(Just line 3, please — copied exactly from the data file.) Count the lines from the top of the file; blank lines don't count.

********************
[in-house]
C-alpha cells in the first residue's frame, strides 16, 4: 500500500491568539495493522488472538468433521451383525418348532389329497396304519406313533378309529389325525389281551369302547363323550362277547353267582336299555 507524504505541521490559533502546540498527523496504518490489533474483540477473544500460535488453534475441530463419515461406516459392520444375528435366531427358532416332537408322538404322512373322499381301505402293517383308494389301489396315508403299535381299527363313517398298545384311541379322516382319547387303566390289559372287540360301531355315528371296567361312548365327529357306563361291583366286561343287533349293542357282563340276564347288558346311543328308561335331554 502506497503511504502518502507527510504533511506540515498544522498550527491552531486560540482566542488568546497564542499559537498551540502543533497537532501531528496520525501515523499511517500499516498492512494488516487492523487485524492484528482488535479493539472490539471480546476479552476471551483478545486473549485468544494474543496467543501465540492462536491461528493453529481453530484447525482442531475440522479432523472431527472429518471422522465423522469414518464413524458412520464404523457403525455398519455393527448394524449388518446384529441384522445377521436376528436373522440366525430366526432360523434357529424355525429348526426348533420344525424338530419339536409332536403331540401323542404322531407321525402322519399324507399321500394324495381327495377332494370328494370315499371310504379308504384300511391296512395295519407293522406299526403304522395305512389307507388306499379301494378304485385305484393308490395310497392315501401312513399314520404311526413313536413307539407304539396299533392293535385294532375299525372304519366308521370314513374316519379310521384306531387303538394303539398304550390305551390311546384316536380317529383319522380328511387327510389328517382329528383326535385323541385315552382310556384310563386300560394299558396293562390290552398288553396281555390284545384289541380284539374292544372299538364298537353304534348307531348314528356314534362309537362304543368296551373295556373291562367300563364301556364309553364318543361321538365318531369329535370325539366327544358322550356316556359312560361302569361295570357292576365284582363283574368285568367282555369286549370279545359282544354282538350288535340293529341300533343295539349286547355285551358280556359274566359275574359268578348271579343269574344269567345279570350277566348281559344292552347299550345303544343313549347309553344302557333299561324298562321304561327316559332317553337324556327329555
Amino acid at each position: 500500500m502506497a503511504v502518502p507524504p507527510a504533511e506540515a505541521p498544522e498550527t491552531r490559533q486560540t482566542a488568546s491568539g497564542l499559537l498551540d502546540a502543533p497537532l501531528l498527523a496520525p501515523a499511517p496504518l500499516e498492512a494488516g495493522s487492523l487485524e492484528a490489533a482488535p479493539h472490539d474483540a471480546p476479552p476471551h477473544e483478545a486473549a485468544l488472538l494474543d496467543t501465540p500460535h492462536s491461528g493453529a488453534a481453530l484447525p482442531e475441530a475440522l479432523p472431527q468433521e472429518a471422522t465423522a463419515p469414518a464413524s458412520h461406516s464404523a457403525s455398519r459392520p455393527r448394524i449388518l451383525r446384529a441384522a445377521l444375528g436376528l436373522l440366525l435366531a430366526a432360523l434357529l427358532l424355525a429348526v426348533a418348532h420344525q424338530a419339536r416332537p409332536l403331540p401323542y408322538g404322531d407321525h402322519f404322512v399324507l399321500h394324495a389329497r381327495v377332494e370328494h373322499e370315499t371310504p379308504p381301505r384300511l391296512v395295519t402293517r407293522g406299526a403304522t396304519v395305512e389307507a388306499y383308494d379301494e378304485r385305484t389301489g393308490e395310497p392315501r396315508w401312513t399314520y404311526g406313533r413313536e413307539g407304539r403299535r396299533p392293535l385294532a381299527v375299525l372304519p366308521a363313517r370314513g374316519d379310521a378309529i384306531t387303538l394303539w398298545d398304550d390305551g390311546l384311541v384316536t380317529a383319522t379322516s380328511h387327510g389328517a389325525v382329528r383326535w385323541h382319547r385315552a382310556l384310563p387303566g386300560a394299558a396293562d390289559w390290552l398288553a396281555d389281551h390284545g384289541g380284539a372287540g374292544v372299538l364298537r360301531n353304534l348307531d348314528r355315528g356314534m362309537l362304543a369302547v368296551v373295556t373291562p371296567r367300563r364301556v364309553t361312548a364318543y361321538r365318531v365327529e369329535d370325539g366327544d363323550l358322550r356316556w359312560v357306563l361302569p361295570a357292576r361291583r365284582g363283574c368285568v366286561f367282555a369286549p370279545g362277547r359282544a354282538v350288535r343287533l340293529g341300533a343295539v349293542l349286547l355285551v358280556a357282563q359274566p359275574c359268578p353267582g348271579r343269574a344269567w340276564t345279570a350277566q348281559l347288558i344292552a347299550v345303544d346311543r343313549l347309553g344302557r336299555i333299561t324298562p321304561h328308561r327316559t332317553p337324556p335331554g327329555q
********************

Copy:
Amino acid at each position: 500500500m502506497a503511504v502518502p507524504p507527510a504533511e506540515a505541521p498544522e498550527t491552531r490559533q486560540t482566542a488568546s491568539g497564542l499559537l498551540d502546540a502543533p497537532l501531528l498527523a496520525p501515523a499511517p496504518l500499516e498492512a494488516g495493522s487492523l487485524e492484528a490489533a482488535p479493539h472490539d474483540a471480546p476479552p476471551h477473544e483478545a486473549a485468544l488472538l494474543d496467543t501465540p500460535h492462536s491461528g493453529a488453534a481453530l484447525p482442531e475441530a475440522l479432523p472431527q468433521e472429518a471422522t465423522a463419515p469414518a464413524s458412520h461406516s464404523a457403525s455398519r459392520p455393527r448394524i449388518l451383525r446384529a441384522a445377521l444375528g436376528l436373522l440366525l435366531a430366526a432360523l434357529l427358532l424355525a429348526v426348533a418348532h420344525q424338530a419339536r416332537p409332536l403331540p401323542y408322538g404322531d407321525h402322519f404322512v399324507l399321500h394324495a389329497r381327495v377332494e370328494h373322499e370315499t371310504p379308504p381301505r384300511l391296512v395295519t402293517r407293522g406299526a403304522t396304519v395305512e389307507a388306499y383308494d379301494e378304485r385305484t389301489g393308490e395310497p392315501r396315508w401312513t399314520y404311526g406313533r413313536e413307539g407304539r403299535r396299533p392293535l385294532a381299527v375299525l372304519p366308521a363313517r370314513g374316519d379310521a378309529i384306531t387303538l394303539w398298545d398304550d390305551g390311546l384311541v384316536t380317529a383319522t379322516s380328511h387327510g389328517a389325525v382329528r383326535w385323541h382319547r385315552a382310556l384310563p387303566g386300560a394299558a396293562d390289559w390290552l398288553a396281555d389281551h390284545g384289541g380284539a372287540g374292544v372299538l364298537r360301531n353304534l348307531d348314528r355315528g356314534m362309537l362304543a369302547v368296551v373295556t373291562p371296567r367300563r364301556v364309553t361312548a364318543y361321538r365318531v365327529e369329535d370325539g366327544d363323550l358322550r356316556w359312560v357306563l361302569p361295570a357292576r361291583r365284582g363283574c368285568v366286561f367282555a369286549p370279545g362277547r359282544a354282538v350288535r343287533l340293529g341300533a343295539v349293542l349286547l355285551v358280556a357282563q359274566p359275574c359268578p353267582g348271579r343269574a344269567w340276564t345279570a350277566q348281559l347288558i344292552a347299550v345303544d346311543r343313549l347309553g344302557r336299555i333299561t324298562p321304561h328308561r327316559t332317553p337324556p335331554g327329555q